A screw cap glass vial (28.times.95mm) is charged with: 6.0 grams (g) of Resin A ; additives if any, as indicated in Table 1 ; 0.5 grams water; and 1.5 grams of gamma (.gamma.) butyrolactone. The solution is mixed well prior to addition of 0.75g of lightburned magnesia having a surface area of 65 square meters per gram. The mixture is thoroughly mixed for one minute using a S/P Vortex Mixer of American Scientific Products at a setting of 9. Five grams of this mixture is immediately transferred to a glass test tube (18.times.155mm) A glass rod with a magnetized head fitting is introduced into the mixture and fitted to a Sunshine Gel Time Meter which is then turned on. The tube is immersed in a 25.degree. C. water bath throughout the test. The time of gelation is signified when the magnetized head stops turning and also by the sounding of an audible signal.Phenolic Resole Properties
Phenolic Resole Resin A, or simply Resin A, is a phenol formaldehyde resole resin prepared by reacting phenol (P) with 50% formaldehyde (F) at a F/P molar ratio of 1.25 using sodium hydroxide as catalyst to prepare a resin intermediate. This resin intermediate is formulated with acetic acid, ethanol, methanol and N,N-dimethylformamide (DMF) to provide Resin A which, when fresh, had: a viscosity at 25 C. of 1700 centistokes,( approximately 2050 cps at 25.degree. C.) for the first batch and 1930 centistokes at 25.degree. C. about 2300 cps at 25.degree. C.) for the second batch; 7% free phenol; 10% lower alkyl alcohols; 12% water; 4% DMF; a pH of 5.9, and a weight average molecular weight of about 2670 for the first batch and about 3,000 for the second.GEL TESTS
In these tests, various additives were tested at the concentration indicated in parenthesis adjacent to the name of the additive in the following Table 1, based on resin weight (B.0.R.), for their effect on the rate of hardening of the phenolic resole resin in the presence of both magnesium oxide hardener and the ester hardener at 25.degree. C. The rate of hardening was determined by measuring time of gelation in accordance with the hereinabove procedure entitled "Procedure For Gel Determination". The resin employed was Resin A. The ester was .gamma.-butyrolactone, and the magnesium hardener was Mag Chem 50. The controls for Table 1 were the composition without additive. Differences in control (Mixes 1, 4, 13, 16, and 21 ) gel times are due to either different plant batch intermediates used to formulate Resin A and/or different cold storage times of the resin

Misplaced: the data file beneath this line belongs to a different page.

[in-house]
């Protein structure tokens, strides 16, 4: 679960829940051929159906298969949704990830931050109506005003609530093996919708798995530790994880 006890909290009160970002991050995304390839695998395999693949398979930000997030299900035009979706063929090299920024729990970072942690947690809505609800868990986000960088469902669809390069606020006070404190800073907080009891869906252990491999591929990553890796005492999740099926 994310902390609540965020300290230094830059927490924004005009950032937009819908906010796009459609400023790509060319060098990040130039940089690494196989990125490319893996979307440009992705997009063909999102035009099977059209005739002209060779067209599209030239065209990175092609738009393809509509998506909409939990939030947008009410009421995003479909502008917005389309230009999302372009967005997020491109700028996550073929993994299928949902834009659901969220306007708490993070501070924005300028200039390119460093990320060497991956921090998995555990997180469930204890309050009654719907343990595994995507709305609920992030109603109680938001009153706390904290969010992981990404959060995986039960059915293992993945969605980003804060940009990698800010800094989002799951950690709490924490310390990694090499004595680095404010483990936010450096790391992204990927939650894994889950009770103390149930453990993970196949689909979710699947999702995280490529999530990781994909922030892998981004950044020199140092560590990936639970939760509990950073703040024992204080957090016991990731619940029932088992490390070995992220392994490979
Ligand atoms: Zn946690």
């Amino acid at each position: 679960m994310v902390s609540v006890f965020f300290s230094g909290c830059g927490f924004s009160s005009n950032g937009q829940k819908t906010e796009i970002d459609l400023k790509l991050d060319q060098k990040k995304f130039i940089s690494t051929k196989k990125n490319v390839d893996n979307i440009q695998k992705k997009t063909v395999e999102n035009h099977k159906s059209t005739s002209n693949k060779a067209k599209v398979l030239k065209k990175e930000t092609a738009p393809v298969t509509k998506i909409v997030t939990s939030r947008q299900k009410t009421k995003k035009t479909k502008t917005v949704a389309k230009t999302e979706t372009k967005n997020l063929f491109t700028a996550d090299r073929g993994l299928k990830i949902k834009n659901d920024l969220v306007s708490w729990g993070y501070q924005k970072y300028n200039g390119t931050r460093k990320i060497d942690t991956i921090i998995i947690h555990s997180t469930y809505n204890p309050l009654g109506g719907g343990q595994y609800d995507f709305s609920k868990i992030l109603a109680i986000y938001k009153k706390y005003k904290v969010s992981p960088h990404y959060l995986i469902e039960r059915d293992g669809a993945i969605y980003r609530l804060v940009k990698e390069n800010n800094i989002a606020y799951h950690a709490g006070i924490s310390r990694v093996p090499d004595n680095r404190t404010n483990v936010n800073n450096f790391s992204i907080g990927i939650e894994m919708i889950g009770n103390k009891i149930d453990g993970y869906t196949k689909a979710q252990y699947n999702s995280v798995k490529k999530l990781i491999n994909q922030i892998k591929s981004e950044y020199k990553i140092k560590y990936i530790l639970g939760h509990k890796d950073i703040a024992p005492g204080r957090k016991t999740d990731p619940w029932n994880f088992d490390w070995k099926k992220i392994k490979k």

before use. The tests are grouped so that: Mixes 1-3 used the same identical resin as control Mix 1 which had a weight average molecular weight of 3000 and a viscosity of 1930 centistokes at 25.degree. C. ; Mixes 4-12 used the same identical resin as control Mix 4 which had a weight average molecular weight of 2600 and a Viscosity of 1700 cetistokes at 25.degree. C.; Mixes 13-15 used the same identical resin as control Mix 13 which was the same as that of Mix 4 except that Mix 13 had been placed in cold storage for about 2 months; Mixes 16 to 20 used the same identical resin as control Mix 16 which was the same as that of Mix 4; whereas Mixes 21-24 used the identical resin as control Mix 21 which is Resin A as in Mix 4 but after 3 months cold storage.
Results in Table 1 ,below, show that: sulfanilic acid is a very good retarder; glyoxal, 2,6-diethylaniline (at 6.5% B.0.R.), catechol and salicylic acid are good retarders; and 2-chlorophenol, salicylamide, and azelaic acid are modest retarders. Interestingly, azelaic acid which is a linear C.sub.9 diacid is a retarder whereas adipic acid, a linear C.sub.6 diacid, if anything, acts as a modest accelerator. A number of the other additives function as marginal retarders.